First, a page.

Photo Credit: Hadas Parush/Flash90
An Orthodox boy riding his scooter between cars during standstill traffic jam on Route 6 highway.

There were approximately 3,373,000 motor vehicles in Israel in 2017, out of which 2,857,000 were private vehicles, according to a report by Israel’s Central Bureau of Statistics.

About 375,000 vehicles were added and approximately 241,000 were removed from the list of active vehicles, so that the overall number of vehicles grew by 134,000, an increase of 4.1% compared with 2016.

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The number of private vehicles increased by 4.8%.

14.0% of all motor vehicles in Israel were powered by diesel fuel in 2017, as were 4.3% of private cars.

Approximately 20,600 vehicles were driven by natural gas, of which 17,100 were private. This compared with 2016 which had 19,400 and 16,000 gas-driven vehicles respectively.

The average age of vehicles in 2017 was 6.5 years.

In 2017, 87.0% of private vehicles were privately owned (86.3% in 2016) and 13.0% were owned by leasing companies (7.4%), or were part of company fleets (not including self-employed businesses (4.6%). Rental cars accounted for 1.% of the country’s vehicles in 2017.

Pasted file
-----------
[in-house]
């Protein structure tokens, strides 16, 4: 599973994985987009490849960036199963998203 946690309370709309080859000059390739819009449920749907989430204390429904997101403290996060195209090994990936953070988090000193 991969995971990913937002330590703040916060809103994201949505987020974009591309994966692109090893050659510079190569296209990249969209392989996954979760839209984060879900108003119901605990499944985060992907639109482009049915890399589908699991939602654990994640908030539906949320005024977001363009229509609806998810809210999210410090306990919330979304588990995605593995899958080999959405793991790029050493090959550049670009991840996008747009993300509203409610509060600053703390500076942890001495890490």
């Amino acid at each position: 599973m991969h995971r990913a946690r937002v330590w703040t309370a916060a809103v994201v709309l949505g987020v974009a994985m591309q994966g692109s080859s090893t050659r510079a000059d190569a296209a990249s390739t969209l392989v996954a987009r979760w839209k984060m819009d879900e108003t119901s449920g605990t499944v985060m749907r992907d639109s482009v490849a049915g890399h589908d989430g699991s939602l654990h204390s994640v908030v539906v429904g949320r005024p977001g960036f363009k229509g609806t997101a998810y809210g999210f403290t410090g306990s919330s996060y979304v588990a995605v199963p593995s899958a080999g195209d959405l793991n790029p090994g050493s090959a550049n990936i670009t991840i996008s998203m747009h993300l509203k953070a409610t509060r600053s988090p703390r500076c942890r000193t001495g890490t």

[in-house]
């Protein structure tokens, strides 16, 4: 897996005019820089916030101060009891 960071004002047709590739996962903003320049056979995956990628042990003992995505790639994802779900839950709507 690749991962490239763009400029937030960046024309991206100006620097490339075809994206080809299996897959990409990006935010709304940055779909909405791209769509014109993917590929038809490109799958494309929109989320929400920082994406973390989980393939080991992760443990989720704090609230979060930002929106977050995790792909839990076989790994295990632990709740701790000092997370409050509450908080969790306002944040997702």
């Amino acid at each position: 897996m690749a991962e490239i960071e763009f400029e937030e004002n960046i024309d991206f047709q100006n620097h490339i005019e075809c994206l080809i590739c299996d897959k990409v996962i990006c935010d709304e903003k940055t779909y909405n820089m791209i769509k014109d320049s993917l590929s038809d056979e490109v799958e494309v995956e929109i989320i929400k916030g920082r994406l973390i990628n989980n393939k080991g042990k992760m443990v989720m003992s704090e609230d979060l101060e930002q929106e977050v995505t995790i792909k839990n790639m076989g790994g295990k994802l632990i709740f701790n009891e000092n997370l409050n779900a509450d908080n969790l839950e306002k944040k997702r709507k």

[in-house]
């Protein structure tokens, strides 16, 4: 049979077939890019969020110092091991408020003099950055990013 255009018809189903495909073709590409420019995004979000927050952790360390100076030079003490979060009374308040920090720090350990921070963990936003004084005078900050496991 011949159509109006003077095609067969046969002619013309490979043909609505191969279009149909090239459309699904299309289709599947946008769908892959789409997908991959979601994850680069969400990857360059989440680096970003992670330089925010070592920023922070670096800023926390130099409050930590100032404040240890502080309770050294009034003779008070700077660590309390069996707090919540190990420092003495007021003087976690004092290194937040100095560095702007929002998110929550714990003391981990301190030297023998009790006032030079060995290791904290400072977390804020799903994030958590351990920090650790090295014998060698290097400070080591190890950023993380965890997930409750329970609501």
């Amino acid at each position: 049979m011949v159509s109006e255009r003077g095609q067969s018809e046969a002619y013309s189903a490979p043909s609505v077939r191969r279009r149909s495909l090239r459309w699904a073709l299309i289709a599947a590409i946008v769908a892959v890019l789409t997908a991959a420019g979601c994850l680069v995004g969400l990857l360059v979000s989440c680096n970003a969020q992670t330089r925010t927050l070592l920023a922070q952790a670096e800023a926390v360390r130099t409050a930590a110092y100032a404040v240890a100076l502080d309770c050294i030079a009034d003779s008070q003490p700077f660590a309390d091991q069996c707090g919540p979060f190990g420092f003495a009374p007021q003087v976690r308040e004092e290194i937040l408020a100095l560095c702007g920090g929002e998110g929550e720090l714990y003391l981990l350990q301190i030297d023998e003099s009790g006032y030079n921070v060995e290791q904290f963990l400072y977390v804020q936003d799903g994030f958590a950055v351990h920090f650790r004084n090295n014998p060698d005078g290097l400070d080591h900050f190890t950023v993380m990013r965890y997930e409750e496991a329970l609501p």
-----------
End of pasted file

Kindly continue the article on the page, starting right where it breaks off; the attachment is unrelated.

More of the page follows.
27.5% of the vehicles in Israel were manufactured in Japan; 13.8% in South Korea; and 7.1% in Germany.

In 2017, Hyundai was the number one manufacturer of private vehicles sold in Israel, 13.1% of the market, a decrease of 1.1% compared to 2016. About 36% of all private vehicles sold in Israel in 2017 were manufactured by three companies: Hyundai, Mazda and Toyota.

The rate of motorization in Israel increased during 2017: 384 vehicles per 1,000 residents, compared with 375 in 2016. This figure is relatively low compared with the developed countries of the world.

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